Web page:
"The true story of U.S. Marine Edmond Babler who was forced to surrender during the early days of the U.S. involvement in World War II when the fortress Island of Corregidor fell to the Japanese. ... this manuscript, transcribed from his own narrative, is Ed's story from the time he joined the Marine Corps until his return from 1,220 days of brutal captivity in Japanese prisoner of war camps."--Cover.
On December 8, 1941, Japanese troops methodically took over the U.S. Marine guard posts at Peiping and Tientsin, causing both to surrender. Imprisoned first at Woosung and then at Kiangwan in China, the men were forced to laboriously construct a replica of Mount Fujiyama. It soon became apparent that their mountain was to be used as a rifle range. In 1945 the author was among those transferred to the coal mining camp at Uteshinai in Japan. Recounted here are descriptions of the living and working conditions at the prison camps in China, the treatment of American prisoners by their Japanese captors, and how the POWs were able to hold themselves together. (source: Nielsen Book Data)
From medical school to the military, May 1939-December
The route to the Philippines, December 1940-February
Sternberg General Hospital in peacetime, February 1941-December
Sternberg at war, December 7, 1941-January 7,
General Hospital #2, Bataan, January 7, 1942-April 9,
Prisoners of the Japanese, April 9, 1942-June 1,
Cabanatuan I, June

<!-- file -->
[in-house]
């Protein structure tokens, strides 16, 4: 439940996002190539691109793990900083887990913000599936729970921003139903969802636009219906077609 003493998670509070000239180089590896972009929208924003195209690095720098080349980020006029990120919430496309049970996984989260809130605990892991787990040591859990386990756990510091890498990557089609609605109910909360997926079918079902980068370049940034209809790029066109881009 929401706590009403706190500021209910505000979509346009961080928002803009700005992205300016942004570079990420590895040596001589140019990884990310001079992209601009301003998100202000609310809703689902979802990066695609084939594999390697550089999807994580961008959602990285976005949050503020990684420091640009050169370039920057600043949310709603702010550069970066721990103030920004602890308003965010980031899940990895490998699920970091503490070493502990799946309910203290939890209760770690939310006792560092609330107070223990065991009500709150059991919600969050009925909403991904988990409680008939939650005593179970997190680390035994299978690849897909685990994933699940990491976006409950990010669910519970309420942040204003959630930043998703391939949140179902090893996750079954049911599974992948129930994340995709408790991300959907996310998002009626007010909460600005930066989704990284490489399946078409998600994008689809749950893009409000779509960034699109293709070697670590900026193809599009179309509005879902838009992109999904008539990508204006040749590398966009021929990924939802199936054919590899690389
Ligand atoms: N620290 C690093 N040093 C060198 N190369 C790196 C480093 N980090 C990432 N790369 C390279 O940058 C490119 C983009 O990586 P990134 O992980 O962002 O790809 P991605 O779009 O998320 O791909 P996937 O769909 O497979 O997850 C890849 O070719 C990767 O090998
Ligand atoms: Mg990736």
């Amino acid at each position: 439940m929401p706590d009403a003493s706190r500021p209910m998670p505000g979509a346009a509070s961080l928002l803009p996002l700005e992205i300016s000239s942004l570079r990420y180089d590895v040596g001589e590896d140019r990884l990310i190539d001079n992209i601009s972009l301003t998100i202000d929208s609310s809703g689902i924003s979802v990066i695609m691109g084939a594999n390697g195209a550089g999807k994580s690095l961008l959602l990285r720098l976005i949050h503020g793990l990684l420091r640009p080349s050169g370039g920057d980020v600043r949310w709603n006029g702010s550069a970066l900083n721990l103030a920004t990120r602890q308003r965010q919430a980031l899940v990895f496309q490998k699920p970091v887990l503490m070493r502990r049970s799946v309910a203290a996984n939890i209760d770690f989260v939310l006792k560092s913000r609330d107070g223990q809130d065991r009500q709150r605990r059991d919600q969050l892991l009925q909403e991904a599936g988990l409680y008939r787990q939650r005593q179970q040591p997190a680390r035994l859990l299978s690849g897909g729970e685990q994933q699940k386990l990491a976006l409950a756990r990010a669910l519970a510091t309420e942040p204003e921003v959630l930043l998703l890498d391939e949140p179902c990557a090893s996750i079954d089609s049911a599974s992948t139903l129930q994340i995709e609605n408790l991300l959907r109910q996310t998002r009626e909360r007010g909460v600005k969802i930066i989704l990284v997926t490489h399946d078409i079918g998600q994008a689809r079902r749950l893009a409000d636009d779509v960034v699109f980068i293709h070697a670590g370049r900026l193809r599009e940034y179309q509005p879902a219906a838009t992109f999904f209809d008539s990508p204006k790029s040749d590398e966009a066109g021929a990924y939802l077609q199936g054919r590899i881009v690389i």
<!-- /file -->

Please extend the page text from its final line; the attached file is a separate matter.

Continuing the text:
Cabanatuan II, July 1942-December
Bilibid revisited, February
Enoura Maru, February-March
Camp Kamiso, Japan, March 1944-June
Camp Bibai, Japan, July 1945-August
"The grisly procession of dead had grown alarmingly...men who had endured the terrible ordeal of Bataan, who were 10,000 miles from home, and who then died in the most miserable conditions. For me, as a doctor, the most distressing thought was that they could have been saved, almost without exception, by proper diet and medical care." Imprisoned by the Japanese in 1942, Lieutenant John Bumgarner, U.S. Army Medical Corps, attempted to care for the survivors of the Bataan Death March. A lack of medical supplies, coupled with poor diet and unsanitary living conditions, made the task virtually impossible. Dr. Bumgarner was imprisoned until the Japanese surrender in 1945, all the while attending to his fellow prisoners of war who often had little chance of survival. His powerful story is a strong reminder of the brutality of war and captivity. (source: Nielsen Book Data)
Washington, DC : Regnery Gateway ; New York, NY : Distributed to the trade by Kampmann, c1988.
Book — xvi, 304 p.,  p. of plates : ports. ; 24 cm.
Using elite Allied special forces, spies, and resistance movements, the secret war against Hitler's Germany and the Nazi war machine played a major part in Germany's defeat. This is a revealing account, combining an insider's knowledge with an historian's perspective, of the secret war against Hitler, by the former director of the CIA. Hired by William "Wild Bill" Donovan - the founder of the Office of Strategic Services, the forerunner of the CIA - William Casey was sent to London and in just over two years became head of secret intelligence at the age of thirty-one. Writing from his unique, and central, vantage point, Casey not only reveals the critical role of allied intelligence and covert operations, but unflinchingly records, along with the triumphs, the tragic blunders and internal clashes that marred the record from Normandy to Hiroshima. "The Secret War Against Hitler" shows how the Allies gathered intelligence, used it, and misused it. (source: Nielsen Book Data)